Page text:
House debates

Thursday, 3 June 2010


Computers in Schools

4:35 pm

Photo of Craig ThomsonCraig Thomson (Dobell, Australian Labor Party) Share this | | Hansard source

I want to talk about a very successful Rudd government program in relation to computers in schools and the threat that is being posed to it by the policies of the opposition. The Central Coast is one of the poorest areas in New South Wales; in fact, I think we have the poorest average family income area in New South Wales. One of the great things about the computers in schools program is that it provided computers to both public and private schools in areas right across the country, and particularly in areas like mine where many of the children going to school do not have access to computers on a daily basis. That is why it has been so important, so popular and so successful.

I was talking to the principal of Tuggerah Lakes Secondary College, Mr Andrew Newman. He wrote to me and said: ‘The Digital Education Revolution in New South Wales has been an outstanding success in government schools.’ He went on to say, ‘To cease such a successful program would be an enormous backward step that would be opposed by principals and teachers and parents.’ This is the principal of the largest secondary school on the Central Coast. He is the college principal of a campus that goes across three areas, and this is what he said about the importance of the Digital Education Revolution.

I spoke to him today and he said, ‘Look, you can say that it’s not just me as the college principal. I am also the Deputy President of the New South Wales Secondary Principals Council, and that is the view of the Secondary School Principals Council. The digital revolution in relation to putting computers in schools is absolutely vital for the education of kids right across New South Wales and it is something that should be supported. They are terribly upset that the opposition are looking at slashing $700 million from this vital area, which will mean computers will not be able to be provided for many schools.’

In fact, in my area—an area that, as I said, is one of great need—over 600 computers would be cut if the opposition’s policy of cutting computers in schools was implemented. I will go through the list of schools and the cuts they would suffer. MacKillop Catholic College would lose 66 computers; Wyong High School, 51 computers; Tuggerah Lakes Secondary College, The Entrance campus, 81 computers; Tuggerah Lakes Secondary College, Berkeley Vale, 60 computers; Lisarow High School, 87 computers; Tuggerah Lakes Secondary College, Tumbi Umbi, 53 computers; Wadalba Community School, 68 computers; Central Coast Grammar School, 37 computers; Wyong Christian Community School, 15 computers; and Lakes Grammar, nine computers. Over 600 computers would be cut from my electorate on the Central Coast because of the opposition policy decision to slash and burn in education, announced in the budget reply that was delivered in three stages.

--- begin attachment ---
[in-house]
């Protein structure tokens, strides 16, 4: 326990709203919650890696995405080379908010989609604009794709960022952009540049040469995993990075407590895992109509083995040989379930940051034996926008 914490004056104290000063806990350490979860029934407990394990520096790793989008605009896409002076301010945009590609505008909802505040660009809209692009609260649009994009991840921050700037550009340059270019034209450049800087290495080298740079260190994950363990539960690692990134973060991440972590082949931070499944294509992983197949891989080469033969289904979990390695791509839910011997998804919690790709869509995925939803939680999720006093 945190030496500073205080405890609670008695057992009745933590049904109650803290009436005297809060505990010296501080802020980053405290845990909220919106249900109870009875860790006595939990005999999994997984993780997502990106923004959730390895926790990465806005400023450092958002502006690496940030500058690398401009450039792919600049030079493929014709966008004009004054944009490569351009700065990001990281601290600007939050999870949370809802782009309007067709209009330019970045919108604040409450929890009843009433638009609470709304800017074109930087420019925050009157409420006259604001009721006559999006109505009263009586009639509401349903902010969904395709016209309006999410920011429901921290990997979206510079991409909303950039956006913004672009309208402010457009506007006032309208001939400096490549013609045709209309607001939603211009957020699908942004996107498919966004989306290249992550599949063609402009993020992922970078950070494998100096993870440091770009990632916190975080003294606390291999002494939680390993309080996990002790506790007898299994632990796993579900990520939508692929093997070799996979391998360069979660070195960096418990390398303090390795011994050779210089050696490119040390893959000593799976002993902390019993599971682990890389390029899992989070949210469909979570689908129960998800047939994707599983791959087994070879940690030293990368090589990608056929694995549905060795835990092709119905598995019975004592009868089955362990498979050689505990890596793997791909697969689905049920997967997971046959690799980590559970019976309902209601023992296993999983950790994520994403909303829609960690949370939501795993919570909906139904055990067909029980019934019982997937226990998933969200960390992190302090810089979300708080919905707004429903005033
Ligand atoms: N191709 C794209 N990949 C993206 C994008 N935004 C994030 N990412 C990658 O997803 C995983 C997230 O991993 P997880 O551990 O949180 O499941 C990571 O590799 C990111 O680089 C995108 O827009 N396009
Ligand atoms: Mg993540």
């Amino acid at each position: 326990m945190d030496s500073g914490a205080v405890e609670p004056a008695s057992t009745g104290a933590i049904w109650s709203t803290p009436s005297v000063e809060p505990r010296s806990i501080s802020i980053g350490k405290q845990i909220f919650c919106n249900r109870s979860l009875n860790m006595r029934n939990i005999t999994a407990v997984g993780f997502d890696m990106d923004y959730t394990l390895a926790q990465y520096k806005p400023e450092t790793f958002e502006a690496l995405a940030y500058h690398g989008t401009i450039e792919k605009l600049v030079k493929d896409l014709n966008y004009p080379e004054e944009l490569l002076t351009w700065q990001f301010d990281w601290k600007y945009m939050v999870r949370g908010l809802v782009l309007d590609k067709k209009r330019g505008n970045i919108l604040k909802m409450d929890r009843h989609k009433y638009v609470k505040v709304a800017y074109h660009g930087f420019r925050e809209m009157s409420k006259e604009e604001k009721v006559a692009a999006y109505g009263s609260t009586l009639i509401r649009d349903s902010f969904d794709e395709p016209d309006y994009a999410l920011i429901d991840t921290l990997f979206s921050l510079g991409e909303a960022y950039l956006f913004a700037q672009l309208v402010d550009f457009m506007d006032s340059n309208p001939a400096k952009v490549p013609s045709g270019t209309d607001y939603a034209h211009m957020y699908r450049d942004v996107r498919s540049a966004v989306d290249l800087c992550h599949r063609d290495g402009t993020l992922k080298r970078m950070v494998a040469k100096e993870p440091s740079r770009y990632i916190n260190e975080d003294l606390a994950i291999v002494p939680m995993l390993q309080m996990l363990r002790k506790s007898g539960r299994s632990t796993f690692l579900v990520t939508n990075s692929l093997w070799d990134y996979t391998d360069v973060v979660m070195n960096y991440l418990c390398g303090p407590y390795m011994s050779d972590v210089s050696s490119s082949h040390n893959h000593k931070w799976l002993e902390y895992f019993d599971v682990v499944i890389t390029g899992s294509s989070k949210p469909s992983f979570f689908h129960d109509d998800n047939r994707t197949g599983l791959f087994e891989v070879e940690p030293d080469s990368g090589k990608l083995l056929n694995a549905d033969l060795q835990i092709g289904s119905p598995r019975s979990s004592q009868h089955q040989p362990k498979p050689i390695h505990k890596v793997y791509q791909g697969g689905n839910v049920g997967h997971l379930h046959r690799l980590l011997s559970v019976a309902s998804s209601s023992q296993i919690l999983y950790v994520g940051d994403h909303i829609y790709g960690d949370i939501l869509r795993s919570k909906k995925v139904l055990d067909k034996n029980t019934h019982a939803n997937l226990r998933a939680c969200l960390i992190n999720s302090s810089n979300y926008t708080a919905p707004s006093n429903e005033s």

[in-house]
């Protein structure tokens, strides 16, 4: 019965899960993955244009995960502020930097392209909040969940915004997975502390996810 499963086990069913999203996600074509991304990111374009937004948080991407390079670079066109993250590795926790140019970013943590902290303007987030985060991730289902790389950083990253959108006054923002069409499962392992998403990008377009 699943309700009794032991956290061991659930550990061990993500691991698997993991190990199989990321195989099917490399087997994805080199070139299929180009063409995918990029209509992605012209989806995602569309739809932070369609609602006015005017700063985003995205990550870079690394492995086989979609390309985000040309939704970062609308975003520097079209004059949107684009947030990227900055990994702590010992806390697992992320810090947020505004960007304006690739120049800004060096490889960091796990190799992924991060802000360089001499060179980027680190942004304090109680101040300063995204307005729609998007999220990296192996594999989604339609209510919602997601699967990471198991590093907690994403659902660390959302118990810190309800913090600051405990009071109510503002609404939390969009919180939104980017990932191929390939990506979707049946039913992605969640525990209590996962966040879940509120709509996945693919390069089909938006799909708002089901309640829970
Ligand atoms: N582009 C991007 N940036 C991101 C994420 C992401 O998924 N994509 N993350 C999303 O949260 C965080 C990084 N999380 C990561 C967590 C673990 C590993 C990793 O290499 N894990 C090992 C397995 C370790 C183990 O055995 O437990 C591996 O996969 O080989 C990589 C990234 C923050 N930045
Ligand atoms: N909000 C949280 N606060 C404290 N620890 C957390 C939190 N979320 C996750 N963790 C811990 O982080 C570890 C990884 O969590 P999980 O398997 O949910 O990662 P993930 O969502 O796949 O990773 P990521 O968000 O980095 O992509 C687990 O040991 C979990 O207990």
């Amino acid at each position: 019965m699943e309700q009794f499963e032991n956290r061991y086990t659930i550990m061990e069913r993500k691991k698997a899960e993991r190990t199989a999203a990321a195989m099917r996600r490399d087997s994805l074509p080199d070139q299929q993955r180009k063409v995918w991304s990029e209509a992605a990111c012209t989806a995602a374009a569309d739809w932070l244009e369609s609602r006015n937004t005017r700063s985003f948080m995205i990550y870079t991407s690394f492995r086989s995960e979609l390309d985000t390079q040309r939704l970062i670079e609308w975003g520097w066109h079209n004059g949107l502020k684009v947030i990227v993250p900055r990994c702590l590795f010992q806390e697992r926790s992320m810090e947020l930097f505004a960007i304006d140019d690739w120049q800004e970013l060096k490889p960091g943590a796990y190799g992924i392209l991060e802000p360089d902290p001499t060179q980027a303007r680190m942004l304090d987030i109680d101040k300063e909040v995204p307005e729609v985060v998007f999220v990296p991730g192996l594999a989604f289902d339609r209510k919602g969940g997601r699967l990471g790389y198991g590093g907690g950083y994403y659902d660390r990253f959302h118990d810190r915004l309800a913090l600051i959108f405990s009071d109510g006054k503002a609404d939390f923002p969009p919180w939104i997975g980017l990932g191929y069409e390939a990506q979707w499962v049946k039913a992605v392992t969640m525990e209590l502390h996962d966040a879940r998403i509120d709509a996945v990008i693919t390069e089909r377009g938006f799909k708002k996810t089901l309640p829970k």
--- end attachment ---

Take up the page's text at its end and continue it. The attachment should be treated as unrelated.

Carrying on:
In my area, we have youth unemployment of over 40 per cent. In some of my high schools, we have retention rates of less than 40 per cent. In these areas, education is the key to making sure kids who leave our school system have the skills that will enable them to get a job locally. Over 30 per cent of those in my electorate have to commute to Sydney and Newcastle to find a job, yet employers in the area say that they sometimes have difficulty recruiting the right people and they actually recruit people from outside the area. The key to making sure that local people in my area get jobs that match up with the jobs that are being offered by employers—that they are given a chance in life, that we do not condemn a generation of kids to unemployment—is making sure that we make the proper and right investments in education.

Part of that is making sure that there is a proper investment in computers in schools. In my electorate it is absolutely vital that those 600 computers, the ones we plan to roll out under the program, are not ripped away from these kids—that they get the proper facilities and the proper equipment to make sure that they are job ready. We have to make sure that these kids have a future, that they can get employment in an area of very high unemployment. This is absolutely vital. The opposition should be condemned over their decision to cut this program. It will disadvantage kids in my schools and disadvantage kids in my electorate and electorates right around Australia. This slash-and-burn education policy is only going to subject another generation of kids to high unemployment like the 40 per cent youth unemployment in my area. (Time expired)